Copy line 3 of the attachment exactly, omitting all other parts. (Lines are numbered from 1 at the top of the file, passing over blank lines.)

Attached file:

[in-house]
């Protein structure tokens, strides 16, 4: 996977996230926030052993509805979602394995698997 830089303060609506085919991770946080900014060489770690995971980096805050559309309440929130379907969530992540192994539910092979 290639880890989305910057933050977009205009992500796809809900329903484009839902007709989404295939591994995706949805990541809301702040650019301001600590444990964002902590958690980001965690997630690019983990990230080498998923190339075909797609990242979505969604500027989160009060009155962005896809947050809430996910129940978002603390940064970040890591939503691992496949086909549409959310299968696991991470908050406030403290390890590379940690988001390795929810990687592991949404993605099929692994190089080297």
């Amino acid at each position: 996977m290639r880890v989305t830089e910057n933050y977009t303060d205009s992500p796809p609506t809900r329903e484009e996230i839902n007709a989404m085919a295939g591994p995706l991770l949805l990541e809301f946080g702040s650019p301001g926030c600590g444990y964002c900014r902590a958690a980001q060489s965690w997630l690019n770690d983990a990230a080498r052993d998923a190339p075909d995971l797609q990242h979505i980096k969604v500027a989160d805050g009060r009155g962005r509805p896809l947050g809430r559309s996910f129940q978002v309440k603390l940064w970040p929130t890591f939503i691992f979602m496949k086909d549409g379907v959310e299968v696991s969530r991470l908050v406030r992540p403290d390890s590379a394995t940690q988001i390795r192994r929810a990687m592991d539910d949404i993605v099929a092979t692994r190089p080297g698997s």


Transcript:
């Amino acid at each position: 996977m290639r880890v989305t830089e910057n933050y977009t303060d205009s992500p796809p609506t809900r329903e484009e996230i839902n007709a989404m085919a295939g591994p995706l991770l949805l990541e809301f946080g702040s650019p301001g926030c600590g444990y964002c900014r902590a958690a980001q060489s965690w997630l690019n770690d983990a990230a080498r052993d998923a190339p075909d995971l797609q990242h979505i980096k969604v500027a989160d805050g009060r009155g962005r509805p896809l947050g809430r559309s996910f129940q978002v309440k603390l940064w970040p929130t890591f939503i691992f979602m496949k086909d549409g379907v959310e299968v696991s969530r991470l908050v406030r992540p403290d390890s590379a394995t940690q988001i390795r192994r929810a990687m592991d539910d949404i993605v099929a092979t692994r190089p080297g698997s």